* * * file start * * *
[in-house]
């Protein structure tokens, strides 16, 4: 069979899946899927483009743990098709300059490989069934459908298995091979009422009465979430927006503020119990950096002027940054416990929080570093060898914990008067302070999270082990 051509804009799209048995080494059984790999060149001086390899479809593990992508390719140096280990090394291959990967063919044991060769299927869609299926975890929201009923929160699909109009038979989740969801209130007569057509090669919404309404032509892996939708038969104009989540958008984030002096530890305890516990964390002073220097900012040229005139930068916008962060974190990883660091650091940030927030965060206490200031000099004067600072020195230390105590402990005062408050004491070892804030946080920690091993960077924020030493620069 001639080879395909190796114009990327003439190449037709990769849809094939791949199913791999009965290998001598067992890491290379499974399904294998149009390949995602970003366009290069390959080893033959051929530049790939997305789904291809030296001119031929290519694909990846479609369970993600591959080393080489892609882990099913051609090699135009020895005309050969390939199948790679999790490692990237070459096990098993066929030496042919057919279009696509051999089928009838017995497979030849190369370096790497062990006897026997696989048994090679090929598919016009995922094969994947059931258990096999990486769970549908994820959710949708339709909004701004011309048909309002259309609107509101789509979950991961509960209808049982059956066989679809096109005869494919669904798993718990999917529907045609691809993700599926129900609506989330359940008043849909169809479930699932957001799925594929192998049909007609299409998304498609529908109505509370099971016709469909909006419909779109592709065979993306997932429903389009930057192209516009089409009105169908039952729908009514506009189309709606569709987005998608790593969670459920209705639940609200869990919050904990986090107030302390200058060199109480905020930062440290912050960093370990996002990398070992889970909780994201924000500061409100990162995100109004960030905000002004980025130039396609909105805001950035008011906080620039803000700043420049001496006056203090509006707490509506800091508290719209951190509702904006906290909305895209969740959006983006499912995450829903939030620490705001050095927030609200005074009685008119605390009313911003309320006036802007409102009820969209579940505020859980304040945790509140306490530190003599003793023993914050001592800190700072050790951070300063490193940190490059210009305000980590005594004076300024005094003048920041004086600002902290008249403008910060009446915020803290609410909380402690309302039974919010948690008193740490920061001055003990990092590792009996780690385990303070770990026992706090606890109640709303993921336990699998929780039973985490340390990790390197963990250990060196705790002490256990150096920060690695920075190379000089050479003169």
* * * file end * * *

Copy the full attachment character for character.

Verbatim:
[in-house]
């Protein structure tokens, strides 16, 4: 069979899946899927483009743990098709300059490989069934459908298995091979009422009465979430927006503020119990950096002027940054416990929080570093060898914990008067302070999270082990 051509804009799209048995080494059984790999060149001086390899479809593990992508390719140096280990090394291959990967063919044991060769299927869609299926975890929201009923929160699909109009038979989740969801209130007569057509090669919404309404032509892996939708038969104009989540958008984030002096530890305890516990964390002073220097900012040229005139930068916008962060974190990883660091650091940030927030965060206490200031000099004067600072020195230390105590402990005062408050004491070892804030946080920690091993960077924020030493620069 001639080879395909190796114009990327003439190449037709990769849809094939791949199913791999009965290998001598067992890491290379499974399904294998149009390949995602970003366009290069390959080893033959051929530049790939997305789904291809030296001119031929290519694909990846479609369970993600591959080393080489892609882990099913051609090699135009020895005309050969390939199948790679999790490692990237070459096990098993066929030496042919057919279009696509051999089928009838017995497979030849190369370096790497062990006897026997696989048994090679090929598919016009995922094969994947059931258990096999990486769970549908994820959710949708339709909004701004011309048909309002259309609107509101789509979950991961509960209808049982059956066989679809096109005869494919669904798993718990999917529907045609691809993700599926129900609506989330359940008043849909169809479930699932957001799925594929192998049909007609299409998304498609529908109505509370099971016709469909909006419909779109592709065979993306997932429903389009930057192209516009089409009105169908039952729908009514506009189309709606569709987005998608790593969670459920209705639940609200869990919050904990986090107030302390200058060199109480905020930062440290912050960093370990996002990398070992889970909780994201924000500061409100990162995100109004960030905000002004980025130039396609909105805001950035008011906080620039803000700043420049001496006056203090509006707490509506800091508290719209951190509702904006906290909305895209969740959006983006499912995450829903939030620490705001050095927030609200005074009685008119605390009313911003309320006036802007409102009820969209579940505020859980304040945790509140306490530190003599003793023993914050001592800190700072050790951070300063490193940190490059210009305000980590005594004076300024005094003048920041004086600002902290008249403008910060009446915020803290609410909380402690309302039974919010948690008193740490920061001055003990990092590792009996780690385990303070770990026992706090606890109640709303993921336990699998929780039973985490340390990790390197963990250990060196705790002490256990150096920060690695920075190379000089050479003169």